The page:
Typo: A Monthly Newspaper and Literary Review, Volume 4
A small country newspaper, containing twenty-eight columns, of which twenty are occupied with unmistakable dummy ads, contains an item referring to The Times as « that all but moribund journal. »
Mayence and Haarlem have hitherto had the dispute to themselves as to which city was the birthplace of the Divine Art. A new claimant has now appeared, and henceforth we may expect the duel to become triangular, between Germany, Holland, and France. Avignon—hitherto ranked about sixtieth in the list of cities where printing was practised, is now asserting her claim as the first. For details we refer our readers to the able and interesting article, under the initials of Mr Reed, in the Printers' Register, the greater part of which we quote in our present issue.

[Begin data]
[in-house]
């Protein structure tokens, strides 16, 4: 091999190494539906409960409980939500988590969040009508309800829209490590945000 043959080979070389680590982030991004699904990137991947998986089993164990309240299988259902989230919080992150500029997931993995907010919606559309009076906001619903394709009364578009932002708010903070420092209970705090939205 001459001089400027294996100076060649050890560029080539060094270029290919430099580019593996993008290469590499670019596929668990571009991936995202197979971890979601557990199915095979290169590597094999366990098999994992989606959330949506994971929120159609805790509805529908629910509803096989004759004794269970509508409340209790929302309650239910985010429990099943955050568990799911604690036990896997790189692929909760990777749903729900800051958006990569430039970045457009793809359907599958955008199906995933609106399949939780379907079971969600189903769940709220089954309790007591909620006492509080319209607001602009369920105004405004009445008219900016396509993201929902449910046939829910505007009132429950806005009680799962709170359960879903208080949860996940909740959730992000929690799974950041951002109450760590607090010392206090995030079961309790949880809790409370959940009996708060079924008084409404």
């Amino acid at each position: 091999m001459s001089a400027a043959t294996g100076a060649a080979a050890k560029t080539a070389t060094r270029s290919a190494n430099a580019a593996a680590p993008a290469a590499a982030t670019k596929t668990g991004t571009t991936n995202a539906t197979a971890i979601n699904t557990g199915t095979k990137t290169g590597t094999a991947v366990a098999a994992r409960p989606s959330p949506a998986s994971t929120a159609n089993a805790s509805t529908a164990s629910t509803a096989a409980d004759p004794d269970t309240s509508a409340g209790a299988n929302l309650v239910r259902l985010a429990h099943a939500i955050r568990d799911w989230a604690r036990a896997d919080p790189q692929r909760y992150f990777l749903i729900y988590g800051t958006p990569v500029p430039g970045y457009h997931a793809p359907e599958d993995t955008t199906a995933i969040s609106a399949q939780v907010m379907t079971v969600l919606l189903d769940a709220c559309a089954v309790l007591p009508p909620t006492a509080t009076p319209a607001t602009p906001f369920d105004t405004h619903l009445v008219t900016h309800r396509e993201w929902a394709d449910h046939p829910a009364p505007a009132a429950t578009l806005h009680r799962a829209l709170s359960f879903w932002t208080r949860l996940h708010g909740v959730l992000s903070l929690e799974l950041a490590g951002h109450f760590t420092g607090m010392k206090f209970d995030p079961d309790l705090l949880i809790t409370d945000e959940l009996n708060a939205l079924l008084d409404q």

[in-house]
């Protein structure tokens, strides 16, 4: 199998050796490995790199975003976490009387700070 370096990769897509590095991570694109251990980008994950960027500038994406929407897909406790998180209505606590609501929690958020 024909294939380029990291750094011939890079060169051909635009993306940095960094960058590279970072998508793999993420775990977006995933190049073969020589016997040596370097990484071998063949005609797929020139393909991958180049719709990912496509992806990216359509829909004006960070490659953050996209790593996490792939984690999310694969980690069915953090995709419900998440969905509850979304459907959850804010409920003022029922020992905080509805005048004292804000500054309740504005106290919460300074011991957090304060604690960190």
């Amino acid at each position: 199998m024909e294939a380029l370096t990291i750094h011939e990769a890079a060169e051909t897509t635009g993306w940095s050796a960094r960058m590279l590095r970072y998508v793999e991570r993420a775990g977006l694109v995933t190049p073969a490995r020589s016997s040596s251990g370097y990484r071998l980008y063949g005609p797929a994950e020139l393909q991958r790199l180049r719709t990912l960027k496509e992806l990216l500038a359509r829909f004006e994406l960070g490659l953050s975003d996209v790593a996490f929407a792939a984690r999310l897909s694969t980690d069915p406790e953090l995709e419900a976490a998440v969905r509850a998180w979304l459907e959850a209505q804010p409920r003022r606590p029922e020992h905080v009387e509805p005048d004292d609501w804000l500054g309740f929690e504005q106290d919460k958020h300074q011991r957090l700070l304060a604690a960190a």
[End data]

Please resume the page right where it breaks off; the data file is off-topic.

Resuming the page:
Mr Ironside, in the N. Z. Methodist, writes thus of the first Maori Testament: « It was only a year before my arrival [this is not quite accurate—the book was printed in 1837] that the New Testament translation had been completed. It was printed at the Church Mission Press, Paihia, Bay of Islands. Our Society purchased 1000 copies for the present pressing needs of our people. These volumes were really more precious than gold. A fortunate possessor of a copy would sooner have parted with his life than with that book. » —We are happy to possess a copy of this interesting book—a parting gift on our leaving Napier, from the Rev W. Colenso, by whom it was printed. It is worth not much less than its weight in gold. Not only is it coveted by collectors as the first and rarest of all the old books printed in the colony; but old Maoris would give almost anything for a copy. An old chief lately offered £20, or freehold land of still greater value, for a copy of the book.